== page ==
under their eyes and their pale faces were deeply accentuated by their black robes.
“Well, look at the three of us, eh?” Lupin remarked. “We
could form a club. The Club of the Totally Exhausted.”
Hermione smiled a little. “We could sleep through all of the
meetings,” she offered, and the three of them laughed.
“Yes. I could stand a nap about now. But then we’d miss out
on the excellent tea I just purchased.” Turning his attention to the tray,
Lupin tapped the teapot with his wand, and proceeded to pour steaming tea into
each of the three cups. A pleasant herbal aroma filled the room. “Bergamot,”
he informed them cheerfully.
Then he took a tin from his desk drawer, one that had
apparently come from a Muggle shop, as he had to pull a bit of plastic from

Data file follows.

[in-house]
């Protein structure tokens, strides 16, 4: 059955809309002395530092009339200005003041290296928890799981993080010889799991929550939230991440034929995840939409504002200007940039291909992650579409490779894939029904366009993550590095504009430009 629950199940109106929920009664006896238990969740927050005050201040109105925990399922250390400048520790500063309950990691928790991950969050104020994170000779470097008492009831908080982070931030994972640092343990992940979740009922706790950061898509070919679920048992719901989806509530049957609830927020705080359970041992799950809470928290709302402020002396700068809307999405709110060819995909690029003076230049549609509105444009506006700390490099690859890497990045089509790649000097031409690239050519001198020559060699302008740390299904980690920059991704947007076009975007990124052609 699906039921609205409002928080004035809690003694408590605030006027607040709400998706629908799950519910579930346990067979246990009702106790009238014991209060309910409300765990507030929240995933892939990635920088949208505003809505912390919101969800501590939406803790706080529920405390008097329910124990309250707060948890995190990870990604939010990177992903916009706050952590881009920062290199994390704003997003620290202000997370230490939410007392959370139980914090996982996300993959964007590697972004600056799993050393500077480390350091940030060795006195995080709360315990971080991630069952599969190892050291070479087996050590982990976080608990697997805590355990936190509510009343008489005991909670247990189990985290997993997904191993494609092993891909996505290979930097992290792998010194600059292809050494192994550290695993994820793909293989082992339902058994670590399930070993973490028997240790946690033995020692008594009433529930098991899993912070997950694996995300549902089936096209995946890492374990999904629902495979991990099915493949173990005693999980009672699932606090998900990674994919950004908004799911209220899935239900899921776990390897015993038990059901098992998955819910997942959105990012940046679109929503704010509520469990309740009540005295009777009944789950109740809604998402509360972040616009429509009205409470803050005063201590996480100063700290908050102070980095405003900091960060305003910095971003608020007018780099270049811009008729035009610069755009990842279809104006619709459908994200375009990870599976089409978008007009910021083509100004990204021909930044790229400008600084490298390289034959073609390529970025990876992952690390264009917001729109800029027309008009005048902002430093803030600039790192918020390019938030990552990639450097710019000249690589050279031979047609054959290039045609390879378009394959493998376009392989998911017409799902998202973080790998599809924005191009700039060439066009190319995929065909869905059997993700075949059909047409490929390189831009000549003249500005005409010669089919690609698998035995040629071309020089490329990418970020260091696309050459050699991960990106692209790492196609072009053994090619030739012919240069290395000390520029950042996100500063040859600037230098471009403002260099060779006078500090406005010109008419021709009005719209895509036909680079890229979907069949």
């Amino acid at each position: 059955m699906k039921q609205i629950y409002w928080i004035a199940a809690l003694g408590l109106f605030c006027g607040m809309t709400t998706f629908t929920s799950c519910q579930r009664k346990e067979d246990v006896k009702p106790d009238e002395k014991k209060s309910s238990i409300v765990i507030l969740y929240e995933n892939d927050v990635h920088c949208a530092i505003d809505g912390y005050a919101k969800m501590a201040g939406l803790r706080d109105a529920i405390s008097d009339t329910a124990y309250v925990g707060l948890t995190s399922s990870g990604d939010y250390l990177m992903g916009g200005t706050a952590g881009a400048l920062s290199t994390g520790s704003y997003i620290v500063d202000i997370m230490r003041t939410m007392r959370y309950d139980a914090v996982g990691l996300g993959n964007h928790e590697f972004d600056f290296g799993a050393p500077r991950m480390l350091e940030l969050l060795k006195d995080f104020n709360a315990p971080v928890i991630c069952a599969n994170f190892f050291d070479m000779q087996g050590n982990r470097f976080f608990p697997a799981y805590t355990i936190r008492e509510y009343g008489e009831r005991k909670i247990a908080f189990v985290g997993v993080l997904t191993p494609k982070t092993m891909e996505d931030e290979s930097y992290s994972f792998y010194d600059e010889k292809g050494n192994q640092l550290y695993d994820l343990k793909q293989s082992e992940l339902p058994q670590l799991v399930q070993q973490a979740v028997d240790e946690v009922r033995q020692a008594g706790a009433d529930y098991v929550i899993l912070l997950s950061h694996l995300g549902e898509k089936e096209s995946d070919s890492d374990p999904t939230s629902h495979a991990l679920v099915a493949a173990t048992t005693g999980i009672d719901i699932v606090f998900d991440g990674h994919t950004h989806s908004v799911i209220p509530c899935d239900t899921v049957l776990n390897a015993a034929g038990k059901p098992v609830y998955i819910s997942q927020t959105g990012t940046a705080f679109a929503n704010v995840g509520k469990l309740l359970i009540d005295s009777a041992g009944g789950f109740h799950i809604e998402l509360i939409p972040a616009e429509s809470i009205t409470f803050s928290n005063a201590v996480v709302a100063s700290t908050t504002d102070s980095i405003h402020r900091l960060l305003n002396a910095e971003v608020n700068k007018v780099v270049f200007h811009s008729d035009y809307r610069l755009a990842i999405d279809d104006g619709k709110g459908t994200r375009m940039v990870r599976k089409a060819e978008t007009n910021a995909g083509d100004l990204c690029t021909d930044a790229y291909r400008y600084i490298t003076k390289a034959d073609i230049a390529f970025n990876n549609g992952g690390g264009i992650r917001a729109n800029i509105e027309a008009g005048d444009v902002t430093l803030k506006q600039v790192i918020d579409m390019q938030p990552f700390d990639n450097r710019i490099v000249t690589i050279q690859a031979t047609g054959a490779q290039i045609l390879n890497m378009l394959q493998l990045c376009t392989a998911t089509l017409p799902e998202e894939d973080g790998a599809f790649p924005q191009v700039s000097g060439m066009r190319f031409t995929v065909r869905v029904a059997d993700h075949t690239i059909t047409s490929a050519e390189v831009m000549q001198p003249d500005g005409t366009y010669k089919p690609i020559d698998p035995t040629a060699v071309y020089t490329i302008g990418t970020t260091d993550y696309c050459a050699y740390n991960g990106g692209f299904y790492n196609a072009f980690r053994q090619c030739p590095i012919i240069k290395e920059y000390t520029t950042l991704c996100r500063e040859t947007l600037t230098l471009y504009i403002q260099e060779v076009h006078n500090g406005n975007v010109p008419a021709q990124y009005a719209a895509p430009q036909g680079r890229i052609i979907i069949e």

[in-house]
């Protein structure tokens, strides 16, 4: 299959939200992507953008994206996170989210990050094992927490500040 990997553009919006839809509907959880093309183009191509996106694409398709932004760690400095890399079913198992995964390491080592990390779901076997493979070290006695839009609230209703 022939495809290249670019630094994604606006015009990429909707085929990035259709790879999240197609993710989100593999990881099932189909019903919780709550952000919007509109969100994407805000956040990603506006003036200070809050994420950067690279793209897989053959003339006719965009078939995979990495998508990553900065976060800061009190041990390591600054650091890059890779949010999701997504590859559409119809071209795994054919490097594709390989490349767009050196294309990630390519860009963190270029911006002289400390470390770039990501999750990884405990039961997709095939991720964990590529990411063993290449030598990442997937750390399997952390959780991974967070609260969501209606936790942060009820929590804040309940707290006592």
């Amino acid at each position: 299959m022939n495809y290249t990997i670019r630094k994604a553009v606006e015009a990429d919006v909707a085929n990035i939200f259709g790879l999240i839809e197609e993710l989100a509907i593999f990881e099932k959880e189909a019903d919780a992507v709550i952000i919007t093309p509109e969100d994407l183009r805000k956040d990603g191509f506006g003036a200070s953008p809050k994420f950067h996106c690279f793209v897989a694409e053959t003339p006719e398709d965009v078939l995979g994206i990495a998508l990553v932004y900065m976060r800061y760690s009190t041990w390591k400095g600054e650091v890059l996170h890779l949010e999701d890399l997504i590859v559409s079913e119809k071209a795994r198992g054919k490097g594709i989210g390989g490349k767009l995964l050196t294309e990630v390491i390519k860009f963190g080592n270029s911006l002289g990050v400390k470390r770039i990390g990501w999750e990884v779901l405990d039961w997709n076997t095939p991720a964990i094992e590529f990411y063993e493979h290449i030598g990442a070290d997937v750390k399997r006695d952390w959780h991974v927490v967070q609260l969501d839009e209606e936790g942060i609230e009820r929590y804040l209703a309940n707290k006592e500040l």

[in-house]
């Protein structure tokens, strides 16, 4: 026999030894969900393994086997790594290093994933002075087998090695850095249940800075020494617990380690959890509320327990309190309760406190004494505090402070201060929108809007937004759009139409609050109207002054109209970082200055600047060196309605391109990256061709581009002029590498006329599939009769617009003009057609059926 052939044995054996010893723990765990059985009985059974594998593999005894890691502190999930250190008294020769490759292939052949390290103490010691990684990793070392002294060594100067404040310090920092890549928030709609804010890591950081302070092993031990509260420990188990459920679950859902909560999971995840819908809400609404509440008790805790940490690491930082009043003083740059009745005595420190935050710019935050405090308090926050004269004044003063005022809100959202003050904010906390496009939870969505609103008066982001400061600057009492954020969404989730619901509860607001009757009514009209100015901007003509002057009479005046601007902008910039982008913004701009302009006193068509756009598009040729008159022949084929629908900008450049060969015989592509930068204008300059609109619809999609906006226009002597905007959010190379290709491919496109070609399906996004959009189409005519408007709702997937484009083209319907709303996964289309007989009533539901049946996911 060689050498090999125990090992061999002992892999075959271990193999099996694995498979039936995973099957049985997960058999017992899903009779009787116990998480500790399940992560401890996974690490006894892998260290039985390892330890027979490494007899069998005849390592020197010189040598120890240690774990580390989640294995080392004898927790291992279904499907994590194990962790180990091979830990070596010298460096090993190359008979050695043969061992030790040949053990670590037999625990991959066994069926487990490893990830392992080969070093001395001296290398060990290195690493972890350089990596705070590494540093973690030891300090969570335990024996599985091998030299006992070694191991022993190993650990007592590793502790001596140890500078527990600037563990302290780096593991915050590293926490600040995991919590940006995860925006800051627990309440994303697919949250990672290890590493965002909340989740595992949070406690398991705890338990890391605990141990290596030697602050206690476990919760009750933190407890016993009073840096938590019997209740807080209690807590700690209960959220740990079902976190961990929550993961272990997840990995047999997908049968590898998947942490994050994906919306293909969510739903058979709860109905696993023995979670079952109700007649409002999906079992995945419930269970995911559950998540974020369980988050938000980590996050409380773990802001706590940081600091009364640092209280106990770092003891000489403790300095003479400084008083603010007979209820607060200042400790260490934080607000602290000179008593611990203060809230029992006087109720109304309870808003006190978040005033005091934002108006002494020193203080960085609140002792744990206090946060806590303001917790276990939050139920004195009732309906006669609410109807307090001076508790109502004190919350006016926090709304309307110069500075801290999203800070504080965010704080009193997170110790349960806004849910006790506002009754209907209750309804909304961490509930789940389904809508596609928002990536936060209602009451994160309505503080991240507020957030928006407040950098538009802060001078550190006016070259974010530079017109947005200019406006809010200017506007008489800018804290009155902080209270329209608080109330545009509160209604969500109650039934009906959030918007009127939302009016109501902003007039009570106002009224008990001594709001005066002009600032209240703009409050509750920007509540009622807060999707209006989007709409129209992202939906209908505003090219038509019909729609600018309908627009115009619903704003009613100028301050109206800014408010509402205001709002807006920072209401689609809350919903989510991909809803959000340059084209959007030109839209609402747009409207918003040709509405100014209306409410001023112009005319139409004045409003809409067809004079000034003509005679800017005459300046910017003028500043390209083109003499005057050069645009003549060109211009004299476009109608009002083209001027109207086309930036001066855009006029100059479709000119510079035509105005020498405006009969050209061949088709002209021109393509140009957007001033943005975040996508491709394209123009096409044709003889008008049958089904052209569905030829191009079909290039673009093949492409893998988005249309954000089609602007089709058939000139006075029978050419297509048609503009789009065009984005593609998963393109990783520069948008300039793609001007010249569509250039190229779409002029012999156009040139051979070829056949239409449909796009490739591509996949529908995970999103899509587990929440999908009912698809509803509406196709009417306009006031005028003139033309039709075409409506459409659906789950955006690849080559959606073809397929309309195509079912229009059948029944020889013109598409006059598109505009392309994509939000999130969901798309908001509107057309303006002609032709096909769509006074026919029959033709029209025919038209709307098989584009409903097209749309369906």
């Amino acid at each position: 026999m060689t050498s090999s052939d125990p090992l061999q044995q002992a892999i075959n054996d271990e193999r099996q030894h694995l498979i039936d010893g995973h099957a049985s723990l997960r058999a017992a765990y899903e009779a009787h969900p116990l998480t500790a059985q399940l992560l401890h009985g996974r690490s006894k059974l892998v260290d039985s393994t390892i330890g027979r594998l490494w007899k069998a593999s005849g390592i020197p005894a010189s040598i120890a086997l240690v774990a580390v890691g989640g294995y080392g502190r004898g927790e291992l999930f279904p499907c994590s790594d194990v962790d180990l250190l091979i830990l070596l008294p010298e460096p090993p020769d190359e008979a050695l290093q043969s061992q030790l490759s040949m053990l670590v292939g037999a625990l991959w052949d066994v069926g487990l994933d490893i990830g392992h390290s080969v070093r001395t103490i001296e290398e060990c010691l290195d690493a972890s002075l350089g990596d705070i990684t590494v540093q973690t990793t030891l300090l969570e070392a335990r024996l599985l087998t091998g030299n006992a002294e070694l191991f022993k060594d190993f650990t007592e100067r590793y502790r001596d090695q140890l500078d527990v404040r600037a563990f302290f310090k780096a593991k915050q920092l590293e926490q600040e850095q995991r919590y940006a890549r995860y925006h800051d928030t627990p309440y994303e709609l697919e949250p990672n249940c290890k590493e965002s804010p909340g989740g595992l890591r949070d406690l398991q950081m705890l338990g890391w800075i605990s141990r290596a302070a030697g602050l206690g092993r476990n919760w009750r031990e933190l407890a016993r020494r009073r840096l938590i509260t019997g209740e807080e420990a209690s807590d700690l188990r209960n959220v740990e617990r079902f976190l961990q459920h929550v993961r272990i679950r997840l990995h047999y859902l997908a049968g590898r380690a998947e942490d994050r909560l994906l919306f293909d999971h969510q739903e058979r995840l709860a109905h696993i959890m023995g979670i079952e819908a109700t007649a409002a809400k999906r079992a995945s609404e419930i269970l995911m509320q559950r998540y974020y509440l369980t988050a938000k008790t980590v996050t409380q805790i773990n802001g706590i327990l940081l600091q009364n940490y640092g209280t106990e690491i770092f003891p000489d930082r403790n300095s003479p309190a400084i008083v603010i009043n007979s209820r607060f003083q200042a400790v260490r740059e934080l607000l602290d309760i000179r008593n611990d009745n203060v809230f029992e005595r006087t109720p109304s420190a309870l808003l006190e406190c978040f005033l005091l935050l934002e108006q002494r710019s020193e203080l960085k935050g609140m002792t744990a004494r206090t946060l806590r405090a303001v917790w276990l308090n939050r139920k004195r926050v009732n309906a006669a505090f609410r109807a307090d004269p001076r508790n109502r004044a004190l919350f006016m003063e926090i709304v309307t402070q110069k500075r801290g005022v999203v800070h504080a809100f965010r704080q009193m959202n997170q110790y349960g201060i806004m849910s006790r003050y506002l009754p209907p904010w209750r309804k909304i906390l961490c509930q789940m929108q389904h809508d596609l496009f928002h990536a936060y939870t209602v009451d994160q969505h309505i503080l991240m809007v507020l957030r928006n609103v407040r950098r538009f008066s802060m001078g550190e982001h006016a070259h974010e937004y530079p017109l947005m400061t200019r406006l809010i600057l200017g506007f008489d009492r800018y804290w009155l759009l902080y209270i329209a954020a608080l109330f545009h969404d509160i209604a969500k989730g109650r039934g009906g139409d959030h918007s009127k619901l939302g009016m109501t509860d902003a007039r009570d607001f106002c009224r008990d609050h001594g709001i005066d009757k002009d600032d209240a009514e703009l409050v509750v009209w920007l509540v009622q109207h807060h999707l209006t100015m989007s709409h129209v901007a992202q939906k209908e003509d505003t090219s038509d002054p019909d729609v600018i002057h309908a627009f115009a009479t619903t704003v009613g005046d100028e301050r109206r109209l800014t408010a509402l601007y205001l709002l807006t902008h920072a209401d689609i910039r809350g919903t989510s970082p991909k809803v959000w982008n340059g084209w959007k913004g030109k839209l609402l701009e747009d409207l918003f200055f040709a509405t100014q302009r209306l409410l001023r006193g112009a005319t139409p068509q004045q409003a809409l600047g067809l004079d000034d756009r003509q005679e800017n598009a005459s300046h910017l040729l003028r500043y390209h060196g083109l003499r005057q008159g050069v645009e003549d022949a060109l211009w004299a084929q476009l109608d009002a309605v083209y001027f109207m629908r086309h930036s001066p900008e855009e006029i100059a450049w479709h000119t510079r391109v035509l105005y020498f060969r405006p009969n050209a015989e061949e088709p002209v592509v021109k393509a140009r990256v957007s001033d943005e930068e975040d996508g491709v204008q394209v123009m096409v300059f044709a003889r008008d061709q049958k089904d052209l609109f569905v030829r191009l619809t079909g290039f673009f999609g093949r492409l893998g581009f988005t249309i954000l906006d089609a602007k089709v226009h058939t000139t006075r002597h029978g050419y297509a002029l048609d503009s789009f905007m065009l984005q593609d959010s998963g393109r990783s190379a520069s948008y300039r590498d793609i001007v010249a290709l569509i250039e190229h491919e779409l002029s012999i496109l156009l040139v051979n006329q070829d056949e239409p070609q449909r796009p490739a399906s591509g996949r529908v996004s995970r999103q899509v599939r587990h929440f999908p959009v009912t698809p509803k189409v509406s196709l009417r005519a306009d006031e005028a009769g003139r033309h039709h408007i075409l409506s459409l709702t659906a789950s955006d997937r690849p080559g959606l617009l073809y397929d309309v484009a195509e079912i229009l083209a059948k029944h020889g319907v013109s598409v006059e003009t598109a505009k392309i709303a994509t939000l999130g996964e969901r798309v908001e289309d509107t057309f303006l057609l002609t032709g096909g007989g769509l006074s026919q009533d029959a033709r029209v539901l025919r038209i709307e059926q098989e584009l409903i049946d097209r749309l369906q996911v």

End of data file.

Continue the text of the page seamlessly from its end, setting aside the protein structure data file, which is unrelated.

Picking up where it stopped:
around the rim before opening it. He set a crisp orange cookie next to each cup
before handing the saucers over to them. “Here you are, then. Perhaps we should
call ourselves the League of Tea and Cookies instead.”
They both sat on the edge of their chairs with identical
looks of nervousness.
“I’ll just get to the point, shall I? I know,” Lupin began
carefully, “that both of you have a lot on your plates right now, things which
your friends and classmates probably know little or nothing about.” Neville’s
gaze immediately went to the floor, he absolutely was not discussing his personal
problems with anyone, staggering though they currently were. He thought of his
grandmother, still in the hospital, and his frequent trips through the Floo to
visit not just two members of his family, but three. There was also the current
miserable state of affairs in the tower; he was still getting the cold shoulder
from most of the House for the whole password debacle. Not, ironically, from
his dorm mates, whom he had actually put in the most danger, or from a few of
the more understanding girls, but a lot of people were still refusing to speak
to, sit with, or even look at, him these days.
When he risked a glance over at Hermione he saw that she